Nine hours later, we are gathered for alignment. I still don’t have the jacket, but at least he got me a helmet. Brave warrior)
We are put into pairs, three shifts per night. Three by six. While I am trying to memorise my partner’s face, an air siren goes off. Everyone runs around and drops on the ground. We’re on the ground, I can’t see anything. We are told to go to the shelter. I run to the nearest one. At the opposite side of the building, there are our soldiers. One of the officers is shouting to them to mind the air. An order to start the fight is given. The soldiers must be mercenaries as they don’t just remove the fuse but also add bullets to the cartridge. That means they’re just one pull away from a shot. The officer next to me is shouting to them to use the fuse and take their positions. I do it. I watch my zone of the unit. A soldier is walking in the distance. He doesn’t care about the air, the sirens or the bullets. He’s on a mission and he is determined to complete it.
People are slowly getting back to their things, although the air alert is still there. I go back to the place we had alignment at, it turns out people are already waiting for me. We go to the battle station. We examine it for quite a while. Our officer has a friend from the neighbouring station. But he is here with us, and his brother is there. We called for the mercenaries and the crane and start arranging the station. We arrange the sandbags till the early morning. Then we have an alignment again. The first shift is the worst. We sit on a pipe, staring into the darkness. Are those lights on the horizon or are they just torches? Is it Venus or the enemy’s plane? The binoculars don’t help. No matter how exactly you sit, you start trembling after 20 minutes sitting on the metal pipe. We see columns of military cars passing by on the road. I don’t know whose they are, but those on duty know. Our task is to watch everything and report on it, except hallucinations. A light rocket. White or orange? Do white ones exist?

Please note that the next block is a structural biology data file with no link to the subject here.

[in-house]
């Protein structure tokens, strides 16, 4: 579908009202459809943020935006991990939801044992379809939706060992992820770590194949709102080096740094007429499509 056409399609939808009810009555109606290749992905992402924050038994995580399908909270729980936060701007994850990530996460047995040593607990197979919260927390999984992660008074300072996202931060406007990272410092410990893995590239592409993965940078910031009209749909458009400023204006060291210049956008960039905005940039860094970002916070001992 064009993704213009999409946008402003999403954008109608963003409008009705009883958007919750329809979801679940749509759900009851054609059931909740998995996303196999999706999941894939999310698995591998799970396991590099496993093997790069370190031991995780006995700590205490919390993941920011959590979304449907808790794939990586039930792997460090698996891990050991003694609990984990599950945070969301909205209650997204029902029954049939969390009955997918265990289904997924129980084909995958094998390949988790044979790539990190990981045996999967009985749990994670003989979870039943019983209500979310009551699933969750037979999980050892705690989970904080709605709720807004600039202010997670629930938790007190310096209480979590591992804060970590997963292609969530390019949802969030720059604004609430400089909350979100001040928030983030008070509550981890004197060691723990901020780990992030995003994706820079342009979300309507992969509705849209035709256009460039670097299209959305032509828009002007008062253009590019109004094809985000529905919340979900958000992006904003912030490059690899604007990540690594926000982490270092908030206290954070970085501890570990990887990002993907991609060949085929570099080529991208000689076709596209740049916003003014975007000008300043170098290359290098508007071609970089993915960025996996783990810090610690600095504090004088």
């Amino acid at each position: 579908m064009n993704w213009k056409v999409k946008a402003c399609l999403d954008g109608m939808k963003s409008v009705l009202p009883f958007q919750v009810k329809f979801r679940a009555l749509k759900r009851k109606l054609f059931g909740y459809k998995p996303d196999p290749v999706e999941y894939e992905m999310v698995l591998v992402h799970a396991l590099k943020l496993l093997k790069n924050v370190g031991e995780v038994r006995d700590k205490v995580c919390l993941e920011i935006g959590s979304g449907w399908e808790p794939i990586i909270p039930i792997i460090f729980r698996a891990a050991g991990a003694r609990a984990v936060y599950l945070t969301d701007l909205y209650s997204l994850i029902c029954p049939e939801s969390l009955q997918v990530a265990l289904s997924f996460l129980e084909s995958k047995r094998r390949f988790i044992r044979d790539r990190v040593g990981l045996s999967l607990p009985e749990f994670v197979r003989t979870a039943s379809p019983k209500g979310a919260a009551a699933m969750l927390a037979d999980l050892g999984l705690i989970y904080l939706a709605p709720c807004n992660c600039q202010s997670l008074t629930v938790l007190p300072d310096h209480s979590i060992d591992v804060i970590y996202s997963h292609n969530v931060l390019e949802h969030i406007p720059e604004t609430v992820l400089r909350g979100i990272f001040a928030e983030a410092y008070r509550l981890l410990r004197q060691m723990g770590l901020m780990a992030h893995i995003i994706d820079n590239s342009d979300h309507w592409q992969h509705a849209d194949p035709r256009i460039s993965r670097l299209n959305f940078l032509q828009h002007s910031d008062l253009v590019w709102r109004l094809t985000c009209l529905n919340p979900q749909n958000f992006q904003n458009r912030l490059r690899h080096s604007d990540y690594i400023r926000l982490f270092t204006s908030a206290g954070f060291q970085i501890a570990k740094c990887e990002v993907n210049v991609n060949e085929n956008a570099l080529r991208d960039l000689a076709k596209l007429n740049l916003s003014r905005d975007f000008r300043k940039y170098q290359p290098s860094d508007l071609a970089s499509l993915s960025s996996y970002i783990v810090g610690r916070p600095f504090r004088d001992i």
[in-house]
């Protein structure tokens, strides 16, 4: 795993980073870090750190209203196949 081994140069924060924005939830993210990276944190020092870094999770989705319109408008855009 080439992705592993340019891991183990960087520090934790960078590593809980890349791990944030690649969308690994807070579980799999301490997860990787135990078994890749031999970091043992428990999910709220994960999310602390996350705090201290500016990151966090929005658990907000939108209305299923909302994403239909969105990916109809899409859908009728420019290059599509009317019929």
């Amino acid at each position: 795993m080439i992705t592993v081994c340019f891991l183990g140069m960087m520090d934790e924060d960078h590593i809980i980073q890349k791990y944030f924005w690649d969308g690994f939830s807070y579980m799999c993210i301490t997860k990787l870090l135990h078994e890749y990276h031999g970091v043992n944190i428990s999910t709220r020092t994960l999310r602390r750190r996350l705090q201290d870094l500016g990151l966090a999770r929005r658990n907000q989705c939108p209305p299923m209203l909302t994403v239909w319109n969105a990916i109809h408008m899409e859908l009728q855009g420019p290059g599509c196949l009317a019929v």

Flashes on the horizon. Bang.
I go back to the barracks, me and the officer had arranged to meet there in 6 hours. In the barrack, the head duty-man tells us to keep our uniform and boots on. In case of an alert, we won’t have enough time to get dressed. The commandant is furious after 5 hours of duty and says he doesn’t give a damn. He washes his face, I follow him. He goes to bed in his underwear. I only take off the vest, the boots and the helmet. I get a text from O. She’s still in Kharkiv, still in the basement. She needs to talk - she’s scared. I text back while I still can, then switch off my phone, hoping she’ll be still alive tomorrow. Just a few hours left to sleep. I cry, my eyes get wet for about 2 seconds. That happens quite often these days. Several times per day. I’m full of love and full of hatred. I close my eyes.